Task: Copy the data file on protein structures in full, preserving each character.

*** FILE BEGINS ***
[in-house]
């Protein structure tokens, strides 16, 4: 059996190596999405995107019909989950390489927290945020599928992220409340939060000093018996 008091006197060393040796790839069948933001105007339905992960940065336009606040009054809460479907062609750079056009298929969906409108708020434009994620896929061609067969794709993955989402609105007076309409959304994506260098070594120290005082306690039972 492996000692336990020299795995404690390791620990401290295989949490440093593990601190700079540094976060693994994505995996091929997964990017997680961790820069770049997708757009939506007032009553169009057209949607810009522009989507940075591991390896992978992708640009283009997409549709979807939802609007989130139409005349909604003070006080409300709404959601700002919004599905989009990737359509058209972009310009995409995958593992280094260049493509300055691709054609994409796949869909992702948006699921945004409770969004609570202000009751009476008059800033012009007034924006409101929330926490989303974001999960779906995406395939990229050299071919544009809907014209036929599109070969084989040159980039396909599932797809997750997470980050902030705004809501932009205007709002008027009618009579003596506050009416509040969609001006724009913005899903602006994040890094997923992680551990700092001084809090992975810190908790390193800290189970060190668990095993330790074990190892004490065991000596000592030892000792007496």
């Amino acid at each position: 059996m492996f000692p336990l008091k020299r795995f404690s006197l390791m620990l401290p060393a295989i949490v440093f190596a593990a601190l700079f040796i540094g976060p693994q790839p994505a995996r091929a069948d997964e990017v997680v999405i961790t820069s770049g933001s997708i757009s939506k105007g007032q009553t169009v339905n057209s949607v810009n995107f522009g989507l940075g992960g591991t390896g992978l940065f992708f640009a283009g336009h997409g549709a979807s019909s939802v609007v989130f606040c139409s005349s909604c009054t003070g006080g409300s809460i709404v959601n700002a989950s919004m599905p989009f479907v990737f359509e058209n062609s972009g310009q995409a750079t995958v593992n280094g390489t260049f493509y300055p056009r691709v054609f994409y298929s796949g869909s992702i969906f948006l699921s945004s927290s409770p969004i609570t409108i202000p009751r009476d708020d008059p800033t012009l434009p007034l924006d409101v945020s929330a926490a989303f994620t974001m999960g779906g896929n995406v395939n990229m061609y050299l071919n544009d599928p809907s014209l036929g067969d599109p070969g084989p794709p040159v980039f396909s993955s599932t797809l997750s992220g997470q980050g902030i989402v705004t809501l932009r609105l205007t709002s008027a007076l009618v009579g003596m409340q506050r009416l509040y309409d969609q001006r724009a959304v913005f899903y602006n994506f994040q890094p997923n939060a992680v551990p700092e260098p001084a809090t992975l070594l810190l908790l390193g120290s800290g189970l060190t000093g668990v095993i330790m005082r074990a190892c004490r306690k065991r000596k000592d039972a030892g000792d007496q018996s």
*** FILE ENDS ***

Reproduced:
[in-house]
């Protein structure tokens, strides 16, 4: 059996190596999405995107019909989950390489927290945020599928992220409340939060000093018996 008091006197060393040796790839069948933001105007339905992960940065336009606040009054809460479907062609750079056009298929969906409108708020434009994620896929061609067969794709993955989402609105007076309409959304994506260098070594120290005082306690039972 492996000692336990020299795995404690390791620990401290295989949490440093593990601190700079540094976060693994994505995996091929997964990017997680961790820069770049997708757009939506007032009553169009057209949607810009522009989507940075591991390896992978992708640009283009997409549709979807939802609007989130139409005349909604003070006080409300709404959601700002919004599905989009990737359509058209972009310009995409995958593992280094260049493509300055691709054609994409796949869909992702948006699921945004409770969004609570202000009751009476008059800033012009007034924006409101929330926490989303974001999960779906995406395939990229050299071919544009809907014209036929599109070969084989040159980039396909599932797809997750997470980050902030705004809501932009205007709002008027009618009579003596506050009416509040969609001006724009913005899903602006994040890094997923992680551990700092001084809090992975810190908790390193800290189970060190668990095993330790074990190892004490065991000596000592030892000792007496």
């Amino acid at each position: 059996m492996f000692p336990l008091k020299r795995f404690s006197l390791m620990l401290p060393a295989i949490v440093f190596a593990a601190l700079f040796i540094g976060p693994q790839p994505a995996r091929a069948d997964e990017v997680v999405i961790t820069s770049g933001s997708i757009s939506k105007g007032q009553t169009v339905n057209s949607v810009n995107f522009g989507l940075g992960g591991t390896g992978l940065f992708f640009a283009g336009h997409g549709a979807s019909s939802v609007v989130f606040c139409s005349s909604c009054t003070g006080g409300s809460i709404v959601n700002a989950s919004m599905p989009f479907v990737f359509e058209n062609s972009g310009q995409a750079t995958v593992n280094g390489t260049f493509y300055p056009r691709v054609f994409y298929s796949g869909s992702i969906f948006l699921s945004s927290s409770p969004i609570t409108i202000p009751r009476d708020d008059p800033t012009l434009p007034l924006d409101v945020s929330a926490a989303f994620t974001m999960g779906g896929n995406v395939n990229m061609y050299l071919n544009d599928p809907s014209l036929g067969d599109p070969g084989p794709p040159v980039f396909s993955s599932t797809l997750s992220g997470q980050g902030i989402v705004t809501l932009r609105l205007t709002s008027a007076l009618v009579g003596m409340q506050r009416l509040y309409d969609q001006r724009a959304v913005f899903y602006n994506f994040q890094p997923n939060a992680v551990p700092e260098p001084a809090t992975l070594l810190l908790l390193g120290s800290g189970l060190t000093g668990v095993i330790m005082r074990a190892c004490r306690k065991r000596k000592d039972a030892g000792d007496q018996s």